Iolitec wants to congratulate the Mari Signum team, who received the Green Chemistry Challenge Award earlier this month. They have developed a process for extraction of chitin from crustaceans shell waste, in which ionic liquid plays a crucial role.
Chitin is the second most abundant biopolymer and has interesting properties. It forms very strong composites (imagine crab shells) and at the same time is highly biodegradable. Its low toxicity to mammals is also worth mentioning. For those reasons, many applications are envisioned for chitin-based materials, such as the immobilisation of enzyme for food industry. Medical and pharmaceutical industries can make use of chitin-based materials as wound dressing, scaffolds for tissue engineering, controlled drug release agents or antibacterial coatings. For all those application films and fibres made from chitin are needed.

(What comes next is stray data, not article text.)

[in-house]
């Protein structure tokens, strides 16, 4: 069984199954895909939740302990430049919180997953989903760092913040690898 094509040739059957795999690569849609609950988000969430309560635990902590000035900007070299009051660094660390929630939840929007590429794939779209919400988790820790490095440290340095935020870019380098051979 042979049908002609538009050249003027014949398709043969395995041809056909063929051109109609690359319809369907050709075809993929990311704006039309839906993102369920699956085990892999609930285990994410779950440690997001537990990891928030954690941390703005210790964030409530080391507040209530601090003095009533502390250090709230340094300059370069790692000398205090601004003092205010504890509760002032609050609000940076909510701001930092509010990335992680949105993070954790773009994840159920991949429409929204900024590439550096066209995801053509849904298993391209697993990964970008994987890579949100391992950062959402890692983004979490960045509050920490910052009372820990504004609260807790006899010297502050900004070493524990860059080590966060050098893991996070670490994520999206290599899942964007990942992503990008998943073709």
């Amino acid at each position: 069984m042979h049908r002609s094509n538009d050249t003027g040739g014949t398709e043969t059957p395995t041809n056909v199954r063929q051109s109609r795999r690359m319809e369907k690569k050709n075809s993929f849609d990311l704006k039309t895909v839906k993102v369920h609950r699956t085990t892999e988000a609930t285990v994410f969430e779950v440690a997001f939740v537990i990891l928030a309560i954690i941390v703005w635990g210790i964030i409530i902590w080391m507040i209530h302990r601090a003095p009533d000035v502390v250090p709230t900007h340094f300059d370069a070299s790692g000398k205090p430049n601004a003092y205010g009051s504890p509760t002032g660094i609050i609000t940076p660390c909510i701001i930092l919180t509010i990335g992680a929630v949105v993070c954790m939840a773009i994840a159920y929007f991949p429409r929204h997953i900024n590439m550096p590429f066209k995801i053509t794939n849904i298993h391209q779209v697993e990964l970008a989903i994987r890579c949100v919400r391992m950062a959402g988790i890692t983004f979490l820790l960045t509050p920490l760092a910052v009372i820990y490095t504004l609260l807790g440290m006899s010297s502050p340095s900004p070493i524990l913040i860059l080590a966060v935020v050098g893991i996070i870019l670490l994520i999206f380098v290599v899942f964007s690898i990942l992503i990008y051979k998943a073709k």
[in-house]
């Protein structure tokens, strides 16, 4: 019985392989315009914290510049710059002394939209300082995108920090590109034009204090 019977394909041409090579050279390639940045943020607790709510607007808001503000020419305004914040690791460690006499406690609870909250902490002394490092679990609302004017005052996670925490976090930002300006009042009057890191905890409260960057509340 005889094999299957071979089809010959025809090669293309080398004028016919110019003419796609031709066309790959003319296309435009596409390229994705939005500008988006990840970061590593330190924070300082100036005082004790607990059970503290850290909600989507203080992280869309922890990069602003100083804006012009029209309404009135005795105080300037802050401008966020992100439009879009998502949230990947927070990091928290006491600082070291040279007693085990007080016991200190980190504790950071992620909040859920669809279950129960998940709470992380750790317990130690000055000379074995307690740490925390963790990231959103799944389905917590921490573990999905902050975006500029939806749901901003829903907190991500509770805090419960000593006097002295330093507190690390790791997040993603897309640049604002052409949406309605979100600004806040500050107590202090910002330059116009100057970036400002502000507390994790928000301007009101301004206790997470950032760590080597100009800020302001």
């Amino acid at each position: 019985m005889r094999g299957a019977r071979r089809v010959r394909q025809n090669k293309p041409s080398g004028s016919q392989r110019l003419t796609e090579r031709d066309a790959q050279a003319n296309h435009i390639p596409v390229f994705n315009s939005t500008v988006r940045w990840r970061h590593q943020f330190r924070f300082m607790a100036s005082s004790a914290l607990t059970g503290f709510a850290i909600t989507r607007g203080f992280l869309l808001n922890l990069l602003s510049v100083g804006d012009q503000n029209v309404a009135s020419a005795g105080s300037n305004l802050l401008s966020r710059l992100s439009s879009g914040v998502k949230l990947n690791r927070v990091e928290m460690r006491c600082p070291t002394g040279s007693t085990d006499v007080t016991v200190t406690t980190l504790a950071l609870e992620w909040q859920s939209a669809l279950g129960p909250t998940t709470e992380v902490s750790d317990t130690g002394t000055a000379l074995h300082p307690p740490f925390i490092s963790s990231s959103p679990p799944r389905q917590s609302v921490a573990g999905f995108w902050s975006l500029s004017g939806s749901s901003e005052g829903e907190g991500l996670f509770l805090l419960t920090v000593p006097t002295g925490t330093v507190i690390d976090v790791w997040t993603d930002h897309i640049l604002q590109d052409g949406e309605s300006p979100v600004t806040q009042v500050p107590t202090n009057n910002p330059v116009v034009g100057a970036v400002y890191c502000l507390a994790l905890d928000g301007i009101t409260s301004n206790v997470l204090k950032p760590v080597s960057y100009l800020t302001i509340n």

Why ionic liquids?
Chitin processing was so far complicated. Similarly to cellulose, it has a structure with a high degree of crystallinity and extensive hydrogen-bonding, which is difficult to disturb (Figure 1, top). As a result, very low concentrations of chitin are taken up in classical solvents. Some ionic liquids, however, have very high hydrogen bonding capabilities and therefore are able to disrupt the structure of chitin efficiently and dissolve it at concentrations of up to 15% (Figure 1, bottom). This enables further processing, like electrospinning into fibres or the formation of thin films and coatings. Moreover, ILs allow the dissolution of full shrimp shells and the subsequent reconstruction of high purity chitin.
Figure 1. Top: the structure of chitin, with some intra- and intermolecular hydrogen bonding. Bottom: ionic liquid EMIM OAc is able to solvate chitin and separate two strains from each other due to extensive hydrogen bonding between cations and anions of IL with chitin.
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